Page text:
Presented by: Katie Barr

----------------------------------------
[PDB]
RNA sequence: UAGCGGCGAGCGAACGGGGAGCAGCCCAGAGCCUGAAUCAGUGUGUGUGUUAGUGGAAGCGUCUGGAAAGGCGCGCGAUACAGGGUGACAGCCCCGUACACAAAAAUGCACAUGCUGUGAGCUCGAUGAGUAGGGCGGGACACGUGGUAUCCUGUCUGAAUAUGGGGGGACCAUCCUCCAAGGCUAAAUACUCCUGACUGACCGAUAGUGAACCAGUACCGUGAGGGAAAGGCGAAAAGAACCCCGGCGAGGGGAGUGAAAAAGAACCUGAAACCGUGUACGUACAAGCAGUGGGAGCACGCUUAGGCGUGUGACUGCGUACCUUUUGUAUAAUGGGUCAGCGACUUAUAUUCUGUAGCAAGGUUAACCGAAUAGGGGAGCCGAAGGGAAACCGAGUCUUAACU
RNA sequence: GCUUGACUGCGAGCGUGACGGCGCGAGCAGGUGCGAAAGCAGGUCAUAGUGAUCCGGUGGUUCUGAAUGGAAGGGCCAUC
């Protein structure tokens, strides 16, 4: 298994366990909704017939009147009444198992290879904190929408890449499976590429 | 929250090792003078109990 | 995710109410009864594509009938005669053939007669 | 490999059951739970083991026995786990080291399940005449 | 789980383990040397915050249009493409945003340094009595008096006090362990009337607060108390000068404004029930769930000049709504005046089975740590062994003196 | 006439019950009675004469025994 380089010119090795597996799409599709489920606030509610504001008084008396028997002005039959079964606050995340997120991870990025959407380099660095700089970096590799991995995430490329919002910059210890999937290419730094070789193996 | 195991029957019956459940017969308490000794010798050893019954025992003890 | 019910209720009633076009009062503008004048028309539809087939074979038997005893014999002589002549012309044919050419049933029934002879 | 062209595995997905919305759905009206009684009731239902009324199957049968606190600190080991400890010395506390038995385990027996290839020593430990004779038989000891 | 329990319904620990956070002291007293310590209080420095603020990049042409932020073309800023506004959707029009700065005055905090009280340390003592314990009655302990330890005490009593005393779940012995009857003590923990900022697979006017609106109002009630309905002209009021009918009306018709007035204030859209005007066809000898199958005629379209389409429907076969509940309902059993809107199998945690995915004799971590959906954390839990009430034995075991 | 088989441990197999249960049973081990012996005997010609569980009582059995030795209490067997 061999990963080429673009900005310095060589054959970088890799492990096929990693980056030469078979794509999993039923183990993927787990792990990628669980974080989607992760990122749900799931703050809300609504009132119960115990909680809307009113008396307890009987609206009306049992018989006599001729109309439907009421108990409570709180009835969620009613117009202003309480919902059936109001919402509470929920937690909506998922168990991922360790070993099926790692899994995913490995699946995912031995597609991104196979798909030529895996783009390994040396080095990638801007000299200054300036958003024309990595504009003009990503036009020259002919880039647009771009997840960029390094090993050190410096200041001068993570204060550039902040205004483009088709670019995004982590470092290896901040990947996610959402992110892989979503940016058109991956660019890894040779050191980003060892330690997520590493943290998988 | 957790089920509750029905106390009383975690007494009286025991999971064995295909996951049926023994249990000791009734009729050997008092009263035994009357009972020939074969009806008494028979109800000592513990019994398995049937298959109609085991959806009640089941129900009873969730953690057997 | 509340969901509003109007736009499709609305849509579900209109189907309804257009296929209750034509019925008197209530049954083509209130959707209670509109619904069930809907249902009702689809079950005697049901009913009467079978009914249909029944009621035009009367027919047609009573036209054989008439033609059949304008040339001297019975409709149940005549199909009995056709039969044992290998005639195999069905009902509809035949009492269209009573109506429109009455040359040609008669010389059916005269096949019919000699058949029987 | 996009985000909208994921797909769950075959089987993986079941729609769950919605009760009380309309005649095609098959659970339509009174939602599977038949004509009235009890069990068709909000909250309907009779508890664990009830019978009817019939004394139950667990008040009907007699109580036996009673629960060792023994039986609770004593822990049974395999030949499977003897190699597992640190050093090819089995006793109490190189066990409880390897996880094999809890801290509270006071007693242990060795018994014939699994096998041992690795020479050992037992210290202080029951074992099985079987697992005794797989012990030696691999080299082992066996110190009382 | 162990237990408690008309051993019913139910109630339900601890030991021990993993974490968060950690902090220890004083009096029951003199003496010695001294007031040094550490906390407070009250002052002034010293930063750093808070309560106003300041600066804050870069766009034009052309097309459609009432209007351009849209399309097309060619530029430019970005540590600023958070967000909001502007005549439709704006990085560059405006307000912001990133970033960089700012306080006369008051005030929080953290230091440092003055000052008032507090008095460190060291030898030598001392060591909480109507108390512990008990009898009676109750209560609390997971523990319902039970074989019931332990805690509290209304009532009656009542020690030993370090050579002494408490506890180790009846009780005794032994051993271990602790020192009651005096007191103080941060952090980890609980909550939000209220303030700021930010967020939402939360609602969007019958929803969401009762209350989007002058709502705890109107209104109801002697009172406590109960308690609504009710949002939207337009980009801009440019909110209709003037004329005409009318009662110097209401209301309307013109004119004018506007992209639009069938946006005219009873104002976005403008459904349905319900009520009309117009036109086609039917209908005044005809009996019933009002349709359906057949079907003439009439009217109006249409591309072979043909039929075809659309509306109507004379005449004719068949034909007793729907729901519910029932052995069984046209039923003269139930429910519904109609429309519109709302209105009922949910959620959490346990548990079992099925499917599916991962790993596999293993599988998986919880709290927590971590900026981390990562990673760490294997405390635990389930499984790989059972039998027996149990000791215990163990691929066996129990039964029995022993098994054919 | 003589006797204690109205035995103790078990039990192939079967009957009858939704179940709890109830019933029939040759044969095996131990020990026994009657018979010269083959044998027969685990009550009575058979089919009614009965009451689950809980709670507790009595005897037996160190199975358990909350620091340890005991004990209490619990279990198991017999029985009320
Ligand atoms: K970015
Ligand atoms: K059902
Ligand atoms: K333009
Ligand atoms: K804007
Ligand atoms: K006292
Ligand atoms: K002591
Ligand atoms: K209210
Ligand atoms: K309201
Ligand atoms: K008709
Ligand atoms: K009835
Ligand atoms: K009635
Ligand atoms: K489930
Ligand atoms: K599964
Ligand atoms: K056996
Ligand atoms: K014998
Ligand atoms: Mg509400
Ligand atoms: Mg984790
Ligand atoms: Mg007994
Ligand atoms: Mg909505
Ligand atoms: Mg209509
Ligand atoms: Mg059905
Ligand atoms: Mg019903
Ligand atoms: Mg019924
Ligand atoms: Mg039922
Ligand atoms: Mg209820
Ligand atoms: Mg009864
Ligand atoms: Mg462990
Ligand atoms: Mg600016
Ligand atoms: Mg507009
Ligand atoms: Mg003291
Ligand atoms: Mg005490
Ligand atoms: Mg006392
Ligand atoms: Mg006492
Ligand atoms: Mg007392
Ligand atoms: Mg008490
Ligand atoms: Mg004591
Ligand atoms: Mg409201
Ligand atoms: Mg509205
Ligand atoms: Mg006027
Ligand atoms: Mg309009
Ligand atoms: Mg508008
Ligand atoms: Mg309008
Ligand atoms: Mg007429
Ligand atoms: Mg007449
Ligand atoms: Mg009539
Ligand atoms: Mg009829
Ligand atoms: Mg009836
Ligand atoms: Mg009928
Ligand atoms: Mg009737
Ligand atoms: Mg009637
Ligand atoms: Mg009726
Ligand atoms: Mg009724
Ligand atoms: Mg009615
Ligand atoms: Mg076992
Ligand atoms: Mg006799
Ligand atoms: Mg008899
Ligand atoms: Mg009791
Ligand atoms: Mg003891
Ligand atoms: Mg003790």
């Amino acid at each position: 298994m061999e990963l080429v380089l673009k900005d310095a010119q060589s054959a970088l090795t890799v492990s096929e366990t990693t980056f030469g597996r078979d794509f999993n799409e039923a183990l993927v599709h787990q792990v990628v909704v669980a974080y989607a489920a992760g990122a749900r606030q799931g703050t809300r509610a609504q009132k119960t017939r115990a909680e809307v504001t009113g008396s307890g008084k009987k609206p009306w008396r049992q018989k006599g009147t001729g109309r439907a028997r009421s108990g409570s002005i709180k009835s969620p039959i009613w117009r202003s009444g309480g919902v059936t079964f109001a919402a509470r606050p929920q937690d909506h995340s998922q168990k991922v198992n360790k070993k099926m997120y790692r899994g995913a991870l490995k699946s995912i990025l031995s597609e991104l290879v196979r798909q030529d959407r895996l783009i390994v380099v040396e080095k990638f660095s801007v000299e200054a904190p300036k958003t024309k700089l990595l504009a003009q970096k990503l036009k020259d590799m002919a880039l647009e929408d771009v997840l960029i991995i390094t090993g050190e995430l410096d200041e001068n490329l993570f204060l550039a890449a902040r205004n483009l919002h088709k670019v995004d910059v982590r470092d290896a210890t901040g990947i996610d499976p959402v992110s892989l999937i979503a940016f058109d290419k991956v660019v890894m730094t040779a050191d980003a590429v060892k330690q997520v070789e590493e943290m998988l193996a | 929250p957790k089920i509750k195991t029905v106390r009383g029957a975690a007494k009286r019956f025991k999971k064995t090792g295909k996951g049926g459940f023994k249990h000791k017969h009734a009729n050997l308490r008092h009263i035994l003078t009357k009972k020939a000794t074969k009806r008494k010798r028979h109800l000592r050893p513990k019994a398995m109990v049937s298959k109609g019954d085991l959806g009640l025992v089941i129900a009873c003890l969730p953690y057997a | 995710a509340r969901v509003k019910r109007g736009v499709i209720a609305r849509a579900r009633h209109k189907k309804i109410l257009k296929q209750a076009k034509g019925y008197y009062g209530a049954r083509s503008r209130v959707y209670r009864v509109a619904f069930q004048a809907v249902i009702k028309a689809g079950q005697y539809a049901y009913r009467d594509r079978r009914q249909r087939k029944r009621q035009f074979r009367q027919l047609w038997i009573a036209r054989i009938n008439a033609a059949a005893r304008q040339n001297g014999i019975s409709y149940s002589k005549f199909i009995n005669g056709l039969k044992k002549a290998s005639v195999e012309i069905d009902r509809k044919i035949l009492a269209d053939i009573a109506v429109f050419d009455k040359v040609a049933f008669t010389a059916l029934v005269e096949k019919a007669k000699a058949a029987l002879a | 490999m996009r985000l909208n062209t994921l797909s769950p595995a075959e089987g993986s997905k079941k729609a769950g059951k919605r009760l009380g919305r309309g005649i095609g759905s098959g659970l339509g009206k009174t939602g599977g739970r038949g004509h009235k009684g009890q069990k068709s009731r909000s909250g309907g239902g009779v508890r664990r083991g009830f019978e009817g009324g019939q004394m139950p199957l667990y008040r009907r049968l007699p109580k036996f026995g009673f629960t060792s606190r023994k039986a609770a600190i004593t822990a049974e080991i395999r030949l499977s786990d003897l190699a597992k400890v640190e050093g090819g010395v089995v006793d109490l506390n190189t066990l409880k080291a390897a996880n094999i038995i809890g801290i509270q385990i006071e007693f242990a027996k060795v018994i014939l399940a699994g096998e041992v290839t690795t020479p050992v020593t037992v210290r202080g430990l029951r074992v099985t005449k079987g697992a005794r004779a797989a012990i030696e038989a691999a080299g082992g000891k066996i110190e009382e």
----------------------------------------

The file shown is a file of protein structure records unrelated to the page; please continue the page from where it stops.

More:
Quantum theory is famously difficult and paradoxical, but exploring quantum systems numerically in high level languages such as Python is surprisingly easy. In this talk I will describe, step by step, how to simulate a particular system, the discrete time quantum walk. This is the quantum analogue of a classical random walk, and has some interesting properties which I will briefly describe. The simulation can be performed with just 15 lines of Python code, using no external modules. I will then indicate how simple variations on this simulation are used to perform current research into the discrete time quantum walk, as the example I give is a variation of Grover's algorithm, which is asymptotically the fastest possible quantum search algorithm. By the end of the talk listeners should be able to go away and perform their own simulations of this system. I will also indicate further motivations for using Python to investigate quantum mechanical systems, in particular using numpy support for linear algebra, which is one of the types of mathematics used by quantum theorists. There will be no mention of the trickier aspects of quantum systems, but, for those interested, I will provide materials describing how to measure entanglement and explore the effects of measurement in the quantum walk I have presented. I do not expect listeners to have any background in mathematics and physics, and will keep technical discussion which would require such background to a minimum.